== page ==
Tuesday, March 29, 2011

Vote No on Kansas City's Earnings Tax on April 5th!


Of the 150 biggest cities in America, somehow 125 of them struggle along without this tax. And they pay their firemen, and they pay their policemen, and they fix their streets. And on average they grow better in jobs and in population than cities that have an earnings tax.--Woody Cozad
Everywhere I turn, I see people being scared into thinking that they have to vote for Kansas City's earnings tax. Lets get some of the facts before being forced into voting to keep taxes higher. Most big cities thrive without an earnings tax, and so can we.

1st--The $200 Million Myth

2nd--E-tax backers use scare tactics

3rd--Why to Vote no on the E-Tax it’s not fair
Some excerpts from Mahlon Davis Jr.'s Post:
I want to employ a common sense approach to the E-Tax debate by viewing it as a citizen who lives in the inner city.

The people who really pay the E-Tax are citizens who can scarcely afford it in a declining economy. Let us start with a few real life examples of the people in my neighborhood,

* A mother of three who earns $20,000 a year pays $200 a year in earnings tax. In real life, this equals out to four (4) monthly bus passes to get her to and from work every day.
* My aunt is a hard working state employee, who makes between $25,000 to $30,000 a year. She would pay roughly $300 a year in earnings tax. Her deductible for health insurance is $300 and she has had a recent bout of illness. With major expenses like a mortgage, a car payment, regularly living plus the co-pay to see her physician, that 1% would make a big difference in her life.

Critics of this campaign concentrate on raising questions about funding sources rather than the merits of tax. Why because they know that Kansas Citians are being lied to. The facts are these:

* The people who really pay this tax are those people who can scarcely afford to do so.
* The rich, the retired and other special groups do not pay a dime.
* Most of our most prominent leaders telling the masses to approve this tax live E-Tax free.
* The inner city does not receive City services in the same manner as other outlying communities and does not get what it pays for.
* There is no compelling reason for our city leaders to look for innovations and new ways of doing business. When they receive a blank check every day that the E-tax is collected.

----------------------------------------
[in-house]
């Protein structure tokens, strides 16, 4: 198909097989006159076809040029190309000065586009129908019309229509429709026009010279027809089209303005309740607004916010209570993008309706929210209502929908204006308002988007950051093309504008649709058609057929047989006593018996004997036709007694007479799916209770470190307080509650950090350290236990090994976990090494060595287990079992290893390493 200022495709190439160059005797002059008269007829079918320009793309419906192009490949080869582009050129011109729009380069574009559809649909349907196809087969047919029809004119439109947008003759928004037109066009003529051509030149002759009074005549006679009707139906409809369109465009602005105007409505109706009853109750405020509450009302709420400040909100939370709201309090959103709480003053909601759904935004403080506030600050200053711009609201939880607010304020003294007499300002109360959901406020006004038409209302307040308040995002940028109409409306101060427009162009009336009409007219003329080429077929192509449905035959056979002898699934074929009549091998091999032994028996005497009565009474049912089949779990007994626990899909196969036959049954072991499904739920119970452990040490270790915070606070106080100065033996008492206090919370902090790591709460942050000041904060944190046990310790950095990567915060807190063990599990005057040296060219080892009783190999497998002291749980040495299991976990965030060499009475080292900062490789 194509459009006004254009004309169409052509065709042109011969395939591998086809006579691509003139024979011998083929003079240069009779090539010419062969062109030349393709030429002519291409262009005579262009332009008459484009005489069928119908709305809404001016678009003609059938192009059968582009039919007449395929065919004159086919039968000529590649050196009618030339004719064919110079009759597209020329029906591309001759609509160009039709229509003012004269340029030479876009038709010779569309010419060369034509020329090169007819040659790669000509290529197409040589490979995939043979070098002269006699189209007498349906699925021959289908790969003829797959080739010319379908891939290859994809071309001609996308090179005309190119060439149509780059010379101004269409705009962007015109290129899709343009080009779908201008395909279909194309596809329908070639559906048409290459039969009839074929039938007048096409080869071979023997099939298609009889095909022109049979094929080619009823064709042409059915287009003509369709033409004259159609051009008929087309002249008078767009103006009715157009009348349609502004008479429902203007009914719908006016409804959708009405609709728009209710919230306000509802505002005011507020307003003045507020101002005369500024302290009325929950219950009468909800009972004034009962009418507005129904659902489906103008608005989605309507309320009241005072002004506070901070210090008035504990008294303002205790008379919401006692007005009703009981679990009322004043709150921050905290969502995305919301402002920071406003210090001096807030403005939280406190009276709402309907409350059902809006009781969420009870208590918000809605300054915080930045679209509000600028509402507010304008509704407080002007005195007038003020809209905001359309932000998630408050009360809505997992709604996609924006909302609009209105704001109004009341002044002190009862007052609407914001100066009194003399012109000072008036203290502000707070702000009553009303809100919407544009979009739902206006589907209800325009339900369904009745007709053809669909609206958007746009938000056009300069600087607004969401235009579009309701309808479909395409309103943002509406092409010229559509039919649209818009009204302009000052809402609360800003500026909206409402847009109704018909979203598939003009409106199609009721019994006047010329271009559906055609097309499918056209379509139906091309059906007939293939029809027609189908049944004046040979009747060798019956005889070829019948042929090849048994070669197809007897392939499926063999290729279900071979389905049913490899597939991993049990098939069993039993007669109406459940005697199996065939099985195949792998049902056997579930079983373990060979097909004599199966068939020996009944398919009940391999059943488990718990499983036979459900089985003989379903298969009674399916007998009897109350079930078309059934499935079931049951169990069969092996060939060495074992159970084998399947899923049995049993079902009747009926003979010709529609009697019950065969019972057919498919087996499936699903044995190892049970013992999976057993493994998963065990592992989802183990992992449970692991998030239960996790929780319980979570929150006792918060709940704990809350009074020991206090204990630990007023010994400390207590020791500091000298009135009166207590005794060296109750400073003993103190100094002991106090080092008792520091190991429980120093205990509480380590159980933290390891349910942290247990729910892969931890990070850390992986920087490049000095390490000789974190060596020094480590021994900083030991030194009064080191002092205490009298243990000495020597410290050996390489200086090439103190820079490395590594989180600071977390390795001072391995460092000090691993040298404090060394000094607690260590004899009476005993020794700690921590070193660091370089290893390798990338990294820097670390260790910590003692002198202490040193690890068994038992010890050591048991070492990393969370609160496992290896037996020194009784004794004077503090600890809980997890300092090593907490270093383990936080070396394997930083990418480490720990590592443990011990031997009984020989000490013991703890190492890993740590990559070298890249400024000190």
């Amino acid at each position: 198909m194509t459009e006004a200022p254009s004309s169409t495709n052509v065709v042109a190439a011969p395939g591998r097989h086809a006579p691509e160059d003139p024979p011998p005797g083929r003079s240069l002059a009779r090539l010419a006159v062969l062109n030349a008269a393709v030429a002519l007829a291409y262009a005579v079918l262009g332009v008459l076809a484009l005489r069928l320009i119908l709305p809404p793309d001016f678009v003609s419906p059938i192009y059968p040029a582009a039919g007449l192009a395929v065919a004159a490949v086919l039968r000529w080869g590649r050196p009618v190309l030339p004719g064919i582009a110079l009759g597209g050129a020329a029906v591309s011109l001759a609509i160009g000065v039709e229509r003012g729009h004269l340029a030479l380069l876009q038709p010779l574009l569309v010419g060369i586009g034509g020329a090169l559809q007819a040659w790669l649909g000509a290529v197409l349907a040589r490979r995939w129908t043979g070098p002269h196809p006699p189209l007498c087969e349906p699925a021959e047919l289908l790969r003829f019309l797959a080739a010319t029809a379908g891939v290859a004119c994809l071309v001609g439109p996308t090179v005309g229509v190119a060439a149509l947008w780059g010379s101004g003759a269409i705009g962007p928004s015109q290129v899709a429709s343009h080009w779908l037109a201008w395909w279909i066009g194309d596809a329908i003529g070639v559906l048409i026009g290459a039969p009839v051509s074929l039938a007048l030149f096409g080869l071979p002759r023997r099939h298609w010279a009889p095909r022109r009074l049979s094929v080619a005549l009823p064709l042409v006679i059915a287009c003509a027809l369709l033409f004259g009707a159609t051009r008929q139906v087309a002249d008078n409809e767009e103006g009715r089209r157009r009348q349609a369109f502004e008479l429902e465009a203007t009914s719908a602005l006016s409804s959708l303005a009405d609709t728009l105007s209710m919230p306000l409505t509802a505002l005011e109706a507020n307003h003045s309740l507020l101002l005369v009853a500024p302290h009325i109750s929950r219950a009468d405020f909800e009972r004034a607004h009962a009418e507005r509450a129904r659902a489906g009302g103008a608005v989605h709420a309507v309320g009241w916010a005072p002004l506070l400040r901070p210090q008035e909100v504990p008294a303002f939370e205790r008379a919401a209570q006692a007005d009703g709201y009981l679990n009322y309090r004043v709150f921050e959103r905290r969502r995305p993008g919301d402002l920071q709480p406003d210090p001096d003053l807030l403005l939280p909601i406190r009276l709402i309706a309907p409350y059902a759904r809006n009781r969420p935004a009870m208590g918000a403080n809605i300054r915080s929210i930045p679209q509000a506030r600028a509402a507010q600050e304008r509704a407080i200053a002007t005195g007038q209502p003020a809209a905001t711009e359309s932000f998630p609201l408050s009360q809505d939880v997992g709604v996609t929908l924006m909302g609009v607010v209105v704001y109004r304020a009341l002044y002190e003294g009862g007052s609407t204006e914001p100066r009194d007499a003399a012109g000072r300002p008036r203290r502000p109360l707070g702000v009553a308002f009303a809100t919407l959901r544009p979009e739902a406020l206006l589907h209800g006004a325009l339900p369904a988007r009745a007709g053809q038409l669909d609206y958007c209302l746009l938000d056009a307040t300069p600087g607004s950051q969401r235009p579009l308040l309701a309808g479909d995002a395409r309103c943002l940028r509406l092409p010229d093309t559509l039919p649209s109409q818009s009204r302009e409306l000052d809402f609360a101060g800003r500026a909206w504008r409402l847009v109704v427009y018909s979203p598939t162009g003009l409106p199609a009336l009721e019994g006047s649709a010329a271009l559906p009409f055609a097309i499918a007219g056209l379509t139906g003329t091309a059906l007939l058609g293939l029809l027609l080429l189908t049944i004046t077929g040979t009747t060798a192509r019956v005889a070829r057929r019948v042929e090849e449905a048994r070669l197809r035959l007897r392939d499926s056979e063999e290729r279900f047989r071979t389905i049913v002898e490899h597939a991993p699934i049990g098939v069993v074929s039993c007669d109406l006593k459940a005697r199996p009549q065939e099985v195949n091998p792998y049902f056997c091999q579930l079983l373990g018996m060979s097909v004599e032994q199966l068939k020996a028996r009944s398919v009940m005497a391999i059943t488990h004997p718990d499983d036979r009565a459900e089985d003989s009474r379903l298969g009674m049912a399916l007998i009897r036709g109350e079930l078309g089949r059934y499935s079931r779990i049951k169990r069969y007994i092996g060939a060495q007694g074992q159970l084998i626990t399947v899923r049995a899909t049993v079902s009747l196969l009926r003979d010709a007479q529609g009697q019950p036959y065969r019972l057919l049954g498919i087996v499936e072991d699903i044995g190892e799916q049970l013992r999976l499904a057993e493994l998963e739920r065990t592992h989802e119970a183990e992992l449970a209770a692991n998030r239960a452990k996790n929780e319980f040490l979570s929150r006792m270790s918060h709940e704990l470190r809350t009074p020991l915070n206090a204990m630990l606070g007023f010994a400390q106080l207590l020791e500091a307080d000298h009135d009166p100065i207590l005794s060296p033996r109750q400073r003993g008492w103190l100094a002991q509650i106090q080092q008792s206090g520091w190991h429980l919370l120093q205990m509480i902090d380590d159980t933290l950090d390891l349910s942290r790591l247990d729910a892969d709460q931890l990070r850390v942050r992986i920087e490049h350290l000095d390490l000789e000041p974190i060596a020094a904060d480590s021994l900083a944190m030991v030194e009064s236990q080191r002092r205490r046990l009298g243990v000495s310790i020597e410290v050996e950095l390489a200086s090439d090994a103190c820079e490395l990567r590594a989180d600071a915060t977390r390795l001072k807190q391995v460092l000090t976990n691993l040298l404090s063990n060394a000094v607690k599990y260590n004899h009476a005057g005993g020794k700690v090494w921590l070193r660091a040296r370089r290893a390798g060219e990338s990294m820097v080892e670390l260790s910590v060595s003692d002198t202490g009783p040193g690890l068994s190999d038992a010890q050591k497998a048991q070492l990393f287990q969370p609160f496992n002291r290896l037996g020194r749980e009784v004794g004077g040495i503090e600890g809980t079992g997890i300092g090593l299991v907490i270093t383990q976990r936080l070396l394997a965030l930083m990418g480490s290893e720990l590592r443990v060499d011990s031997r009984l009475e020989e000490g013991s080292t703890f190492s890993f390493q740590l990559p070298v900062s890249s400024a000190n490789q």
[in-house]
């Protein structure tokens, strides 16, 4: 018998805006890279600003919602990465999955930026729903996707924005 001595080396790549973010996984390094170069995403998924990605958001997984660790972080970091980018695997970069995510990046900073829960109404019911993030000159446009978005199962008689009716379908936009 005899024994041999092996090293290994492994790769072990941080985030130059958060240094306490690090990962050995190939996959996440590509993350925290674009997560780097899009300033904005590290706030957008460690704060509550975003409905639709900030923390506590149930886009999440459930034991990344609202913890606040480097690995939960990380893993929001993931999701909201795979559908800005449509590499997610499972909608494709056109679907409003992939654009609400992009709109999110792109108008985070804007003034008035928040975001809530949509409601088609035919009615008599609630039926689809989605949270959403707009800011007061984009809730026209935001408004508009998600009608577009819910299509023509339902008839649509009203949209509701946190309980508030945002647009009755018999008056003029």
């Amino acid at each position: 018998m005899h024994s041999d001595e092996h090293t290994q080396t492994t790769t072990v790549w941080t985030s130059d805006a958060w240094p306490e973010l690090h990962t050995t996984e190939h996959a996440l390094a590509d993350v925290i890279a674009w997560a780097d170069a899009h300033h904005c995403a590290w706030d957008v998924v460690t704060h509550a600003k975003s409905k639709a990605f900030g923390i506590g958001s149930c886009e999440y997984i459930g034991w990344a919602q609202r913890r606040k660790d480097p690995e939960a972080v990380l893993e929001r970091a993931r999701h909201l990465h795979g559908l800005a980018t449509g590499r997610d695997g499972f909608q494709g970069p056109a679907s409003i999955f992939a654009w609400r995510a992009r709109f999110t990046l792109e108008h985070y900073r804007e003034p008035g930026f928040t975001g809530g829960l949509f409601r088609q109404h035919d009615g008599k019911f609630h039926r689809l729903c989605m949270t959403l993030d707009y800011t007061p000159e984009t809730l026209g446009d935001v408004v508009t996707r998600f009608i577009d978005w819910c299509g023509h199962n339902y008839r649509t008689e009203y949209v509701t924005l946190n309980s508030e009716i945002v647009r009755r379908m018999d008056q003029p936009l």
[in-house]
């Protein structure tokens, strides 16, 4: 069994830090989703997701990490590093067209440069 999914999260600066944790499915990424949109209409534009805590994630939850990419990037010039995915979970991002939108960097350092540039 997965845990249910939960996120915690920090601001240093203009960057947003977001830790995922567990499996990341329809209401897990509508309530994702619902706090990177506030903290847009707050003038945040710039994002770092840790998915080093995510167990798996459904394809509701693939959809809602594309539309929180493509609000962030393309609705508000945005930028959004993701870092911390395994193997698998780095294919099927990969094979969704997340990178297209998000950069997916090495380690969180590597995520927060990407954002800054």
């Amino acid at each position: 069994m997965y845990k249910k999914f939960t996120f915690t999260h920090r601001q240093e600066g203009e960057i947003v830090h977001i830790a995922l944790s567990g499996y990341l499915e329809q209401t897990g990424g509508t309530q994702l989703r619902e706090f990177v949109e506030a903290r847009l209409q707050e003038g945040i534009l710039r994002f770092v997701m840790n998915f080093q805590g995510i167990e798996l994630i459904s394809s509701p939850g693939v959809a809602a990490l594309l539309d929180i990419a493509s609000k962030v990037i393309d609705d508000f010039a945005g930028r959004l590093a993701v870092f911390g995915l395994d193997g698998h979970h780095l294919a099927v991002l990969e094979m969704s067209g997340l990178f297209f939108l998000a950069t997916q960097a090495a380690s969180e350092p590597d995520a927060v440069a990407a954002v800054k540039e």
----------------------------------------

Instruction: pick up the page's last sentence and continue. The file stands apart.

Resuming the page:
* Crime is a people problem and hiring more cops is not the answer besides phasing out the E-Tax will take 10 years at a rate of $20 million dollars a year.
* If Kansas City does not improve its present business climate, then it will lose its businesses to surrounding neighbors in Raytown, Independence, Lee’s Summit and Johnson County.
5th--Earnings-tax debate: Supporter, opponent make their cases

6th--Kansas City's earnings tax: A penny saved or a penny lost?
The pro and the con, David Stokes makes some great points!

For more info go here:
Kansas City Tax Reform

Tuesday, March 15, 2011

Saying Goodbye to World War I's Last Doughboy!

Photo Credits: KC Star
He didn't seek the spotlight, but when Frank Buckles outlived every other American who'd served in World War I, he became what his biographer called "the humble patriot" and final torchbearer for the memory of that fading conflict.
Frank Buckles enlisted in World War I at the age of 16 and died on February 27th at the age of 110. He was born here in Missouri, but was raised in Oklahoma and died in West Virginia. He went to numerous recruiting stations until he convinced the right person he was old enough to enlist.

There are two other World War I veterans still alive from outside America. The survivors are Florence Green in Britain and Claude Choules in Australia.

Buckles was remembered at a ceremony at Liberty Memorial here in Kansas City this past Saturday, March 12th. Richard Myers, a former Air Force general and the onetime chairman of the Joint Chiefs of Staff, said,
"Frank Buckles passing means that there are no more living memories of World War I. So it is important for all of us to keep this memory alive."
President Barack Obama ordered that the day Buckles is buried that all U.S. flags on official buildings be lowered to half-staff. A burial is planned at Arlington National Cemetery.

Kansas City is honored to have the only World War I museum and it was an honor to have a ceremony for him here.